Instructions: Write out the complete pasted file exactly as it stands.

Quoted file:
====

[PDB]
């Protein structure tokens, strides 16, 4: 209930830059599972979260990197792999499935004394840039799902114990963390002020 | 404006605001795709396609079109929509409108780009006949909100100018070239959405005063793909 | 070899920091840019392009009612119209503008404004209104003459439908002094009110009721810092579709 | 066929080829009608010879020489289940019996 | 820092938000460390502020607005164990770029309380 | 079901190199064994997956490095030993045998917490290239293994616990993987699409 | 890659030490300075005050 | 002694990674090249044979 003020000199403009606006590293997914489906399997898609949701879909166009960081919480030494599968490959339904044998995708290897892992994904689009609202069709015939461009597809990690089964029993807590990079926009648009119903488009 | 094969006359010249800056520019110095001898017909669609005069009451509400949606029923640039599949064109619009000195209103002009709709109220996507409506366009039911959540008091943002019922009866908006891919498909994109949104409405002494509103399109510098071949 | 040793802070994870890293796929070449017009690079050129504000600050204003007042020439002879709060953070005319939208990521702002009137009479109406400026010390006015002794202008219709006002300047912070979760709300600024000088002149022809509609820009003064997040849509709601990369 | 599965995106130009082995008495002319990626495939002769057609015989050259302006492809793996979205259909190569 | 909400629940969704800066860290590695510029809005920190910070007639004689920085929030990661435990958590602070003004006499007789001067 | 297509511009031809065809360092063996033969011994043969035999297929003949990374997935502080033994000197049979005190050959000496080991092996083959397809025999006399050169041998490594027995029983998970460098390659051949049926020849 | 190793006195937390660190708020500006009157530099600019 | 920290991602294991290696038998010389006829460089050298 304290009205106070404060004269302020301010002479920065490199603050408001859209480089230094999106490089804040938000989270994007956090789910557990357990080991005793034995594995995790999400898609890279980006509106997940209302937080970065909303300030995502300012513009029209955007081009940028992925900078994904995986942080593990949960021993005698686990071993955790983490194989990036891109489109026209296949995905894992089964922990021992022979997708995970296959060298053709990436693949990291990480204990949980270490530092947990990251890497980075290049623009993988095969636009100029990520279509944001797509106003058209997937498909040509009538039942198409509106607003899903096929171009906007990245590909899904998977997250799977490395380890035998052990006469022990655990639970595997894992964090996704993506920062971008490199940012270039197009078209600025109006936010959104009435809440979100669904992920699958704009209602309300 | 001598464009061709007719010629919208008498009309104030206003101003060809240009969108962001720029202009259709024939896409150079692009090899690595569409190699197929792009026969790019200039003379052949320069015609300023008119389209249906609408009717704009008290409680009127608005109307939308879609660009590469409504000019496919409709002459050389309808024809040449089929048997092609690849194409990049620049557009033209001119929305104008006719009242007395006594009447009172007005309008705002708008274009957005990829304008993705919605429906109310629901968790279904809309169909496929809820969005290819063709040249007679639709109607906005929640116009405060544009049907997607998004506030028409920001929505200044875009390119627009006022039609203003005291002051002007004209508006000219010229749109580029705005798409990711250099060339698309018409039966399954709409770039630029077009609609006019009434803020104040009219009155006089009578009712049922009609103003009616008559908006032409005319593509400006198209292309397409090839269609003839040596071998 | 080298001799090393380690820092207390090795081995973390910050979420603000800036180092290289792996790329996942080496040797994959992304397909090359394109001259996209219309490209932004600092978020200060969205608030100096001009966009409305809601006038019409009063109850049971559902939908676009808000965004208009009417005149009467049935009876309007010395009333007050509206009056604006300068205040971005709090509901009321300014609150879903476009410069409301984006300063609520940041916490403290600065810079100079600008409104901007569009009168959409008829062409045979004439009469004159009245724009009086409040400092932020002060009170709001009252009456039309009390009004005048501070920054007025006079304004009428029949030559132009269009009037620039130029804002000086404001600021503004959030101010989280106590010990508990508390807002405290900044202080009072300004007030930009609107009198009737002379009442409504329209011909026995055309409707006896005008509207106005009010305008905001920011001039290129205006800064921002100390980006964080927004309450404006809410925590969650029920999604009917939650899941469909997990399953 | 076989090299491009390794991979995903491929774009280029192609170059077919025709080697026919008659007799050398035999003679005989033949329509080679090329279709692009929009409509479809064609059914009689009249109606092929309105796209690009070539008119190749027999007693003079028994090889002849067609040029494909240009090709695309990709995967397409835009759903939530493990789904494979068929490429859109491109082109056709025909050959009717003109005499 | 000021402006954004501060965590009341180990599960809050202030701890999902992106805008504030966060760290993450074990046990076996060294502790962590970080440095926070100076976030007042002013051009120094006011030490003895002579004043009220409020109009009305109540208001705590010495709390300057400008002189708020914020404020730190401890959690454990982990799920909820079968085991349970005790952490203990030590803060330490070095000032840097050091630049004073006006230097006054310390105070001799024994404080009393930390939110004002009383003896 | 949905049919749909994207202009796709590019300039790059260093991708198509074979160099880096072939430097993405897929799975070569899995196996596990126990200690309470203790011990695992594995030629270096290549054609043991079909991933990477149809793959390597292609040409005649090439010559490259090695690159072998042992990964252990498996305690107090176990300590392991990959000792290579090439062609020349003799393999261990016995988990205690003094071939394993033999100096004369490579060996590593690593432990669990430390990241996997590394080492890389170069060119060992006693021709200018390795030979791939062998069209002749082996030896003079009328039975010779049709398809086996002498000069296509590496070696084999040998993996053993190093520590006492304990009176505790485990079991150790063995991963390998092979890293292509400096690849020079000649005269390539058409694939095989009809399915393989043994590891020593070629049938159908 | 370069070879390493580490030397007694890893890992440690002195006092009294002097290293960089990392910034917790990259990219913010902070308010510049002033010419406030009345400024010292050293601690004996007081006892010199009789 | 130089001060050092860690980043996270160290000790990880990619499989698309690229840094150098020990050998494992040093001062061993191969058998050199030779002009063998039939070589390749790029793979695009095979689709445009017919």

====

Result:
[PDB]
């Protein structure tokens, strides 16, 4: 209930830059599972979260990197792999499935004394840039799902114990963390002020 | 404006605001795709396609079109929509409108780009006949909100100018070239959405005063793909 | 070899920091840019392009009612119209503008404004209104003459439908002094009110009721810092579709 | 066929080829009608010879020489289940019996 | 820092938000460390502020607005164990770029309380 | 079901190199064994997956490095030993045998917490290239293994616990993987699409 | 890659030490300075005050 | 002694990674090249044979 003020000199403009606006590293997914489906399997898609949701879909166009960081919480030494599968490959339904044998995708290897892992994904689009609202069709015939461009597809990690089964029993807590990079926009648009119903488009 | 094969006359010249800056520019110095001898017909669609005069009451509400949606029923640039599949064109619009000195209103002009709709109220996507409506366009039911959540008091943002019922009866908006891919498909994109949104409405002494509103399109510098071949 | 040793802070994870890293796929070449017009690079050129504000600050204003007042020439002879709060953070005319939208990521702002009137009479109406400026010390006015002794202008219709006002300047912070979760709300600024000088002149022809509609820009003064997040849509709601990369 | 599965995106130009082995008495002319990626495939002769057609015989050259302006492809793996979205259909190569 | 909400629940969704800066860290590695510029809005920190910070007639004689920085929030990661435990958590602070003004006499007789001067 | 297509511009031809065809360092063996033969011994043969035999297929003949990374997935502080033994000197049979005190050959000496080991092996083959397809025999006399050169041998490594027995029983998970460098390659051949049926020849 | 190793006195937390660190708020500006009157530099600019 | 920290991602294991290696038998010389006829460089050298 304290009205106070404060004269302020301010002479920065490199603050408001859209480089230094999106490089804040938000989270994007956090789910557990357990080991005793034995594995995790999400898609890279980006509106997940209302937080970065909303300030995502300012513009029209955007081009940028992925900078994904995986942080593990949960021993005698686990071993955790983490194989990036891109489109026209296949995905894992089964922990021992022979997708995970296959060298053709990436693949990291990480204990949980270490530092947990990251890497980075290049623009993988095969636009100029990520279509944001797509106003058209997937498909040509009538039942198409509106607003899903096929171009906007990245590909899904998977997250799977490395380890035998052990006469022990655990639970595997894992964090996704993506920062971008490199940012270039197009078209600025109006936010959104009435809440979100669904992920699958704009209602309300 | 001598464009061709007719010629919208008498009309104030206003101003060809240009969108962001720029202009259709024939896409150079692009090899690595569409190699197929792009026969790019200039003379052949320069015609300023008119389209249906609408009717704009008290409680009127608005109307939308879609660009590469409504000019496919409709002459050389309808024809040449089929048997092609690849194409990049620049557009033209001119929305104008006719009242007395006594009447009172007005309008705002708008274009957005990829304008993705919605429906109310629901968790279904809309169909496929809820969005290819063709040249007679639709109607906005929640116009405060544009049907997607998004506030028409920001929505200044875009390119627009006022039609203003005291002051002007004209508006000219010229749109580029705005798409990711250099060339698309018409039966399954709409770039630029077009609609006019009434803020104040009219009155006089009578009712049922009609103003009616008559908006032409005319593509400006198209292309397409090839269609003839040596071998 | 080298001799090393380690820092207390090795081995973390910050979420603000800036180092290289792996790329996942080496040797994959992304397909090359394109001259996209219309490209932004600092978020200060969205608030100096001009966009409305809601006038019409009063109850049971559902939908676009808000965004208009009417005149009467049935009876309007010395009333007050509206009056604006300068205040971005709090509901009321300014609150879903476009410069409301984006300063609520940041916490403290600065810079100079600008409104901007569009009168959409008829062409045979004439009469004159009245724009009086409040400092932020002060009170709001009252009456039309009390009004005048501070920054007025006079304004009428029949030559132009269009009037620039130029804002000086404001600021503004959030101010989280106590010990508990508390807002405290900044202080009072300004007030930009609107009198009737002379009442409504329209011909026995055309409707006896005008509207106005009010305008905001920011001039290129205006800064921002100390980006964080927004309450404006809410925590969650029920999604009917939650899941469909997990399953 | 076989090299491009390794991979995903491929774009280029192609170059077919025709080697026919008659007799050398035999003679005989033949329509080679090329279709692009929009409509479809064609059914009689009249109606092929309105796209690009070539008119190749027999007693003079028994090889002849067609040029494909240009090709695309990709995967397409835009759903939530493990789904494979068929490429859109491109082109056709025909050959009717003109005499 | 000021402006954004501060965590009341180990599960809050202030701890999902992106805008504030966060760290993450074990046990076996060294502790962590970080440095926070100076976030007042002013051009120094006011030490003895002579004043009220409020109009009305109540208001705590010495709390300057400008002189708020914020404020730190401890959690454990982990799920909820079968085991349970005790952490203990030590803060330490070095000032840097050091630049004073006006230097006054310390105070001799024994404080009393930390939110004002009383003896 | 949905049919749909994207202009796709590019300039790059260093991708198509074979160099880096072939430097993405897929799975070569899995196996596990126990200690309470203790011990695992594995030629270096290549054609043991079909991933990477149809793959390597292609040409005649090439010559490259090695690159072998042992990964252990498996305690107090176990300590392991990959000792290579090439062609020349003799393999261990016995988990205690003094071939394993033999100096004369490579060996590593690593432990669990430390990241996997590394080492890389170069060119060992006693021709200018390795030979791939062998069209002749082996030896003079009328039975010779049709398809086996002498000069296509590496070696084999040998993996053993190093520590006492304990009176505790485990079991150790063995991963390998092979890293292509400096690849020079000649005269390539058409694939095989009809399915393989043994590891020593070629049938159908 | 370069070879390493580490030397007694890893890992440690002195006092009294002097290293960089990392910034917790990259990219913010902070308010510049002033010419406030009345400024010292050293601690004996007081006892010199009789 | 130089001060050092860690980043996270160290000790990880990619499989698309690229840094150098020990050998494992040093001062061993191969058998050199030779002009063998039939070589390749790029793979695009095979689709445009017919």